Recycling is an important cornerstone of politics, journalism and the law.
It entails the tireless repetition of ancient bits of half-baked information – either in an attempt to keep us all distracted or to propagate an exciting new policy initiative.
So it was that those two great forces of enlightenment, Senator Bill Hefferlump (pic) and The Australian newspaper, teamed up to have another swipe at a pet target.
The paper claimed that Heffernan, in a recent round of senate estimates, had accused a federal judge of presiding over a case after helping one of the parties draw up submissions.
“That judge should have been thrown off the bench,” the senator declared. He claimed that this judge …
“sat in judgment on his own advice.”
This interesting allegation was being used by Heffernan as leverage for the creation of a federal judicial commission. The sub-head on the newspaper’s story was:
“Heffernan’s latest charge of judicial misconduct puts the issue back on the agenda.”
It went on:
“He [Heffernan] did not name the judge but said the allegations concerned a member of ‘a very high court in this land in the federal jurisdiction’.”
Let me guess: Heffernan and a federal judge!
Surely it’s not Michael Kirby (pic) being dragged out for another bollicking?
Indeed it is. The trouble is that this is a very dog eared yarn.
It first emerged under the byline of The Australian’s paedophile affairs roundsman, the aptly named Ron Hicks, on Tuesday November 5, 2002.
His story said:
“High Court judge Michael Kirby failed to disqualify himself from an appeal relating to one of the nation’s largest fraud cases, despite previously helping a lawyer with a report instrumental in settling the original action.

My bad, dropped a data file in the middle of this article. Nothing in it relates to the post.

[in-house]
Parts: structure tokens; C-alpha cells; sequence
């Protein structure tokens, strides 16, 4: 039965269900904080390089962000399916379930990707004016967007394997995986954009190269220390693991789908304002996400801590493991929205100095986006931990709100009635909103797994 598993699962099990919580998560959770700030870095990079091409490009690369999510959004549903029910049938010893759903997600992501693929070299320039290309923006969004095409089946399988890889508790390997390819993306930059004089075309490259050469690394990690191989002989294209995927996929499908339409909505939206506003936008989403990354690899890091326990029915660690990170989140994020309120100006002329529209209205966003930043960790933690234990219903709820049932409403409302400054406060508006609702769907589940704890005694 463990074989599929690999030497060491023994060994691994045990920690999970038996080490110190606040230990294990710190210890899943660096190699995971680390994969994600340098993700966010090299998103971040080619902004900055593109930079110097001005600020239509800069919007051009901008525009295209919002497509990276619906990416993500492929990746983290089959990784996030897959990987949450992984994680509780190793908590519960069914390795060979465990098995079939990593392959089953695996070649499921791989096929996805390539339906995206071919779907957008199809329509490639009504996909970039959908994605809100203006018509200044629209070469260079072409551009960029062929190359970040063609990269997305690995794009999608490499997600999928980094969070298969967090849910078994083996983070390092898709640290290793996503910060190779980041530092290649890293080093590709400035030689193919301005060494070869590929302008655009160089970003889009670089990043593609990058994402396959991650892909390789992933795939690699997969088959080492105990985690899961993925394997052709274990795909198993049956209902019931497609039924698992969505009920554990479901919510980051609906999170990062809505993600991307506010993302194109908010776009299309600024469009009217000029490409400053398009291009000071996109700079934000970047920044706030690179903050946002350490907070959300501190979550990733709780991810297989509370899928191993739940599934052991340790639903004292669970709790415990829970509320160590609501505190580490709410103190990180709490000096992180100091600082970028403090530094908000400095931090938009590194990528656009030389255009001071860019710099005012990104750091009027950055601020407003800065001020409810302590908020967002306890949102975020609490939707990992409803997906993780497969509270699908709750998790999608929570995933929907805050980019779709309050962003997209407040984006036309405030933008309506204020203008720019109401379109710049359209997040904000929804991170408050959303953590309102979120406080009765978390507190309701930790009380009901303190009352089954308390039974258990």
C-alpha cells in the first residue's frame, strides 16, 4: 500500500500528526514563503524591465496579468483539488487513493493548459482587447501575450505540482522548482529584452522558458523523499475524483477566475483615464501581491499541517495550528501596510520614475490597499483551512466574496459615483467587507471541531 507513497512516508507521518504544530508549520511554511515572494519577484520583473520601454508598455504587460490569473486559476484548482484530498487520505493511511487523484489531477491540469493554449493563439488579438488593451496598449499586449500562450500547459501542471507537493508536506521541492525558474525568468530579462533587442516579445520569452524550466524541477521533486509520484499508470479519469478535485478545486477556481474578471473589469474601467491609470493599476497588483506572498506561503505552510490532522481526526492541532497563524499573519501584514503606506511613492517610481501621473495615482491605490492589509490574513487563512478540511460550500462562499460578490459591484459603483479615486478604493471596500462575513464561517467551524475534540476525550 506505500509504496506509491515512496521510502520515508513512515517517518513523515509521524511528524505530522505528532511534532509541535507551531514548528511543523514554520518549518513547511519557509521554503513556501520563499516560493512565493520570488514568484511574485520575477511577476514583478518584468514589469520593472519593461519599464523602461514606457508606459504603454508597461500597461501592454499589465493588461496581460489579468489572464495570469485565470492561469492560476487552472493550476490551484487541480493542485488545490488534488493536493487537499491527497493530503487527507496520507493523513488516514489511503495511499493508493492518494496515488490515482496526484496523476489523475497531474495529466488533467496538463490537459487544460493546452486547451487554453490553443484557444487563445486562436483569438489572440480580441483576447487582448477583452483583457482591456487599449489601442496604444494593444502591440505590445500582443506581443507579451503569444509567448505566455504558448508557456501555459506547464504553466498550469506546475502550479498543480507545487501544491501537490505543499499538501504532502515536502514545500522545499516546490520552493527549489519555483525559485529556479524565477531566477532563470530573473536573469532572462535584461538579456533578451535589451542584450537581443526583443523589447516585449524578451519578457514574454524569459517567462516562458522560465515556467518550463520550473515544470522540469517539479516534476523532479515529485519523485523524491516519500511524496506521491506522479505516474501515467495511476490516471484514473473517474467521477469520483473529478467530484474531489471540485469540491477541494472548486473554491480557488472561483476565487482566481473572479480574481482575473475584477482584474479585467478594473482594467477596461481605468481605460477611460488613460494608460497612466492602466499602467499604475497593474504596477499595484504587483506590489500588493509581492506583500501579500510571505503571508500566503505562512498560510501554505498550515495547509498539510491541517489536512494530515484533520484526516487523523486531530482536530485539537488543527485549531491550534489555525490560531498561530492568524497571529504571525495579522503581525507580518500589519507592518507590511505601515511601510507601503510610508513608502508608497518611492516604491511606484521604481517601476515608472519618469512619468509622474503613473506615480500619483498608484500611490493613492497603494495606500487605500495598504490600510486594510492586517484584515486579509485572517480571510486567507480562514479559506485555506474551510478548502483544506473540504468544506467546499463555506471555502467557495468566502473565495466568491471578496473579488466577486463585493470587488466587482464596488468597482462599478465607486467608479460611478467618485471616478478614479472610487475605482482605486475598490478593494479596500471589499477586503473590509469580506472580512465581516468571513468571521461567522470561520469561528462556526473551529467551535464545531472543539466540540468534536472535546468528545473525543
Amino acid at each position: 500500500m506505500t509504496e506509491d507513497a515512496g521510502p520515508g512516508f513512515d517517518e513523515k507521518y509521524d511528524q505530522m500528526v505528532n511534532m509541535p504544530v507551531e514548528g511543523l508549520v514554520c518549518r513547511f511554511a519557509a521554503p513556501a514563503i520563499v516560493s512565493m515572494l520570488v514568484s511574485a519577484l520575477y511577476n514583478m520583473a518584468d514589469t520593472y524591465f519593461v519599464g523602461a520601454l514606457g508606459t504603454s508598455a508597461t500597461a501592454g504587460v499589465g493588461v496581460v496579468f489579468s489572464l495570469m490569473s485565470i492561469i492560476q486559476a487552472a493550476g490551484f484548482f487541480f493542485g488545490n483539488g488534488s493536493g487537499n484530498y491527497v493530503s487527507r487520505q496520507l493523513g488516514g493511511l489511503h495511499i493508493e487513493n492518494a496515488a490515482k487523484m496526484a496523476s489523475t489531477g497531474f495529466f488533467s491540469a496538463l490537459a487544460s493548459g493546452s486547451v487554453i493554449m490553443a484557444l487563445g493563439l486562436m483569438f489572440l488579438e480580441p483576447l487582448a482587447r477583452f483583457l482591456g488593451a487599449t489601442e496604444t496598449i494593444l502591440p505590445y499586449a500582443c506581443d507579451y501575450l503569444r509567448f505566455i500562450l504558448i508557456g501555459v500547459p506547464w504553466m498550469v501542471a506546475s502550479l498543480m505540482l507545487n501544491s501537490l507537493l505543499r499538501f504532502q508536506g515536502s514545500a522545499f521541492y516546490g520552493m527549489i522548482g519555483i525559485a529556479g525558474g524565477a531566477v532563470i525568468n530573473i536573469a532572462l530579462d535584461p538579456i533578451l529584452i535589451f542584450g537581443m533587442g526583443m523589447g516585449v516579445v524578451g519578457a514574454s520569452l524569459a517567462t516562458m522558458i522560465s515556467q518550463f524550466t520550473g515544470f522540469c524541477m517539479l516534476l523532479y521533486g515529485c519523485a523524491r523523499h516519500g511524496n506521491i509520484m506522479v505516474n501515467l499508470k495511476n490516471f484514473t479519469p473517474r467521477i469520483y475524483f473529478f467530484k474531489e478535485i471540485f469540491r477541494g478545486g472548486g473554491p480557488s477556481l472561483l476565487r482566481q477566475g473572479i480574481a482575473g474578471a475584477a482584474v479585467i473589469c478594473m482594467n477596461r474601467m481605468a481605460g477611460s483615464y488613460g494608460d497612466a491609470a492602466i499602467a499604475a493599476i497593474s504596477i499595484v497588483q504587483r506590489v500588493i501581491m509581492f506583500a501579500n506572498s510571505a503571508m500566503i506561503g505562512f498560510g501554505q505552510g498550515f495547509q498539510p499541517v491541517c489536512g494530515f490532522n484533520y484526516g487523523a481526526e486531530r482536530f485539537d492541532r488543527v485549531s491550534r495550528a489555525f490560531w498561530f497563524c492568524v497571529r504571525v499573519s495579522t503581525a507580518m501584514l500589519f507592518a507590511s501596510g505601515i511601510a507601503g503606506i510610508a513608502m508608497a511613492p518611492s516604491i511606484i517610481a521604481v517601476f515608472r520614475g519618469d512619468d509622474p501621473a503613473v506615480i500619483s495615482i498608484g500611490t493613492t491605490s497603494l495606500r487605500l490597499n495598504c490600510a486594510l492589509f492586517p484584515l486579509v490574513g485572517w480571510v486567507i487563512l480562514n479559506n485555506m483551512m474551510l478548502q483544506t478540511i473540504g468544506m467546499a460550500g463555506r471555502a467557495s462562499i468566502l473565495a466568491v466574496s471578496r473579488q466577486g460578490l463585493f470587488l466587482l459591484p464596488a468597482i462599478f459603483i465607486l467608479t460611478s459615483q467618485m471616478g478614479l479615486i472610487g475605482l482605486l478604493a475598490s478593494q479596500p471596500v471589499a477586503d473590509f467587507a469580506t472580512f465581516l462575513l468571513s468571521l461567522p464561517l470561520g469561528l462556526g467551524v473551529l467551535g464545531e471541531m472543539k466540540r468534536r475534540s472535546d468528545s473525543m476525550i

“Respected Sydney lawyer Gordon Vivian Stewart told The Australian Justice Kirby helped him write a report in the $107 million fraud case involving the Sydney law firm Allen Allen & Hemsley and the Nauru Phosphates Royalties Trust.”
This was the Adrian Powles’ affair, in which Allens’ London partner had persuaded the Nauru Trust to invest in various instruments that turned out to be fictitious.
The Nauru Trust sued Allens in London for the remaining unrecovered amount, around $15.5 million.
In the case Allens claimed that Powles (pic) was acting beyond his normal function as a lawyer and partner of the firm. Consequently, how lawyers were supposed to conduct their business in New South Wales became an important part of the litigation, and this was the information Stewart had been hired to provide to Nauru’s London solicitors.
The case settled and Hicks reported Stewart as telling him:
“I did discuss [the report] with him [Kirby], but I don’t know if I should admit that – whether Michael would like that – because if there had been any offshoots that would have come up before the High Court, it wouldn’t have been – well, he would have to excuse himself.”
Hicks went on to report that “a related matter” did come before the High Court and Kirby didn’t excuse himself. That was Allens’ action against its insurers, Switzerland Insurance.
The big law shop won in the Supreme Court, lost on appeal and lost on appeal again in the High Court.
The issue at stake was the interpretation of the clause in the indemnity policy that excluded coverage for dishonest or fraudulent conduct. Smiler, Bloody Mary, The Kirbster, and Kenny Boy found for the insurance company and dismissed the appeal. The Tub, alone, would have allowed it.
Quite how this translates into Kirby being conflicted is a mystery. According to Hicks’ original story Kirby allegedly advised Stewart about aspects of solicitors’ practice. The subsequent case the judge sat on related to the exclusion clause in a professional indemnity policy.
Yet Heffernan told the Senate Estimates that Kirby, “sat in judgment on his own advice”.
Never backward in coming forward to give Kirby a whack, Chris Merritt at The Oz, gave this recycled bilge front page treatment in the paper’s legal affairs section.
As American author and critic Mary McCarthy said: “I believe everything I read in the newspapers, because it makes life more interesting.”